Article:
Heupel makes a good point there at the end, because you could see a difference in the energy levels between the two teams.
AP Head Coach Scotty Walden looked like he was about to crack & chug two Miller Lights then jump in the ring to Stone Cold Stunner the nearest person, and his vitality was consistent and contagious. His team played with a vigor that I didn’t see much of on UT’s bench. Maybe I missed it.
The easy answer here is that the team was looking ahead to next week’s trip to Ben-Hill Griffin Stadium, where the Vols haven’t won since the early 2000s. But it’s not necessarily the lack of energy for UT that worries me — it’s that yesterday, they looked like a team missing its leader.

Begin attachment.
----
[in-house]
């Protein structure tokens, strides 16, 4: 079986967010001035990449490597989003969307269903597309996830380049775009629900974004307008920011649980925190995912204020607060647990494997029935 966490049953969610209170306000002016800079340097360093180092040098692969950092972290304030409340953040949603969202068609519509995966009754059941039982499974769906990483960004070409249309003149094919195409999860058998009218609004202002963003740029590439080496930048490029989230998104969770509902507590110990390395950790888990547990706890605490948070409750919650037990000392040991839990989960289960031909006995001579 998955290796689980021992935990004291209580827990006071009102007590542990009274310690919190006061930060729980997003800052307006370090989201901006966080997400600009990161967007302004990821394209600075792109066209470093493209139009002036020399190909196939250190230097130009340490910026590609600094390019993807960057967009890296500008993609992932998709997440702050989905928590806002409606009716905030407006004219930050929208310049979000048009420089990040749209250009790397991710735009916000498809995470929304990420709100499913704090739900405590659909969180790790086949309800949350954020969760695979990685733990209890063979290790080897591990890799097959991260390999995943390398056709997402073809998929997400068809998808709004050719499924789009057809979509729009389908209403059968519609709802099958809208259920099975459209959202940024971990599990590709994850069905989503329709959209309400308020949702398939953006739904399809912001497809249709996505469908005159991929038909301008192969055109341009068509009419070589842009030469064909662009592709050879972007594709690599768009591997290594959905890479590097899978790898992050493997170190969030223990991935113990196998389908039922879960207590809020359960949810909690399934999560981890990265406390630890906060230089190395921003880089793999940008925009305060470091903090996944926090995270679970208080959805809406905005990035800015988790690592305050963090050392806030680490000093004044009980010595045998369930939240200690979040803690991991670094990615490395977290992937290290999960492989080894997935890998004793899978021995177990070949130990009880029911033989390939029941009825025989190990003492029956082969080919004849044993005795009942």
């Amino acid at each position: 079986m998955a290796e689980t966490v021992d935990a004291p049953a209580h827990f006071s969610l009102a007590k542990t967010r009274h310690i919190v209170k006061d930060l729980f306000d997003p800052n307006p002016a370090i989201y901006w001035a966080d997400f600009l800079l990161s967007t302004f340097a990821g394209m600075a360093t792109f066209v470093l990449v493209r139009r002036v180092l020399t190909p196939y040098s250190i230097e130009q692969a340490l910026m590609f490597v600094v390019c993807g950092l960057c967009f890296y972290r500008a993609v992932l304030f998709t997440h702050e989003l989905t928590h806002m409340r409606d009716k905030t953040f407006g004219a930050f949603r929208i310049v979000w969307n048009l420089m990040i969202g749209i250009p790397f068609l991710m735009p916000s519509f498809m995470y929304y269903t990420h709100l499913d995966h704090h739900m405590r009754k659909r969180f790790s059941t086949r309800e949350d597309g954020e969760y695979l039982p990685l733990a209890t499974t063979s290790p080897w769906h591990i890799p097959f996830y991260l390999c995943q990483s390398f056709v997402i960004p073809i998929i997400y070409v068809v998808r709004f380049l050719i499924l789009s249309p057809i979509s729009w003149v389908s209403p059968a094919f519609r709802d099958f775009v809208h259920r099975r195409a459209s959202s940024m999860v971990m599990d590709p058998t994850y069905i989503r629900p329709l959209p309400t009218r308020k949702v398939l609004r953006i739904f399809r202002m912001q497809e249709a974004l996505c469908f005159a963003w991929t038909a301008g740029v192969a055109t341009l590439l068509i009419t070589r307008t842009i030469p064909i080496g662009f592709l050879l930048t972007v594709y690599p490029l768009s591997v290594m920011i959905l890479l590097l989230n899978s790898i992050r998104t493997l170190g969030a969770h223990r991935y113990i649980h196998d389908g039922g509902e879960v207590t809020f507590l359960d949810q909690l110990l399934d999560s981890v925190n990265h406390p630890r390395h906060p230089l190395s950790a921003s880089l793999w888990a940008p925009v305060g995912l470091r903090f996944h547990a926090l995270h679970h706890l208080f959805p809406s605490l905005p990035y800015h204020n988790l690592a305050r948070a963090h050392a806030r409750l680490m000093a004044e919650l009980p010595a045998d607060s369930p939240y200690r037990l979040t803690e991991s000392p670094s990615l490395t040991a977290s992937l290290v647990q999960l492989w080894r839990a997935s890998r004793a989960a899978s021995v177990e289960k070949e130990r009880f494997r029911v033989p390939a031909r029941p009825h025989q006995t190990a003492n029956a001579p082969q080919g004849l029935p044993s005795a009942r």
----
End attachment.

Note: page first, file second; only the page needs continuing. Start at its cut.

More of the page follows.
Perhaps if/ when Milton doesn’t miss on some easy throws, and his wide outs don’t ... catch ... a case of the dropsies, we’ll see the energetic, lively and jovial Milton bouncing around and hyping up his teammates again. And maybe that was his demeanor Saturday, and , again, I missed it. Totally possible, if not likely.
Overall, Milton’s been fine on the field: 42-63 (67-ish percent), four TDs and no turnovers. That’s good enough for the first two games.
But failing to score more than 10 points in a quarter, like the Vols did against AP, certainly isn’t going to cut it through the SEC schedule. But, even with five drops from his WRs, Milton still missed just nine balls, so take out those drops and you’ve got a 26-30 game, and we’re likely having a different conversation today.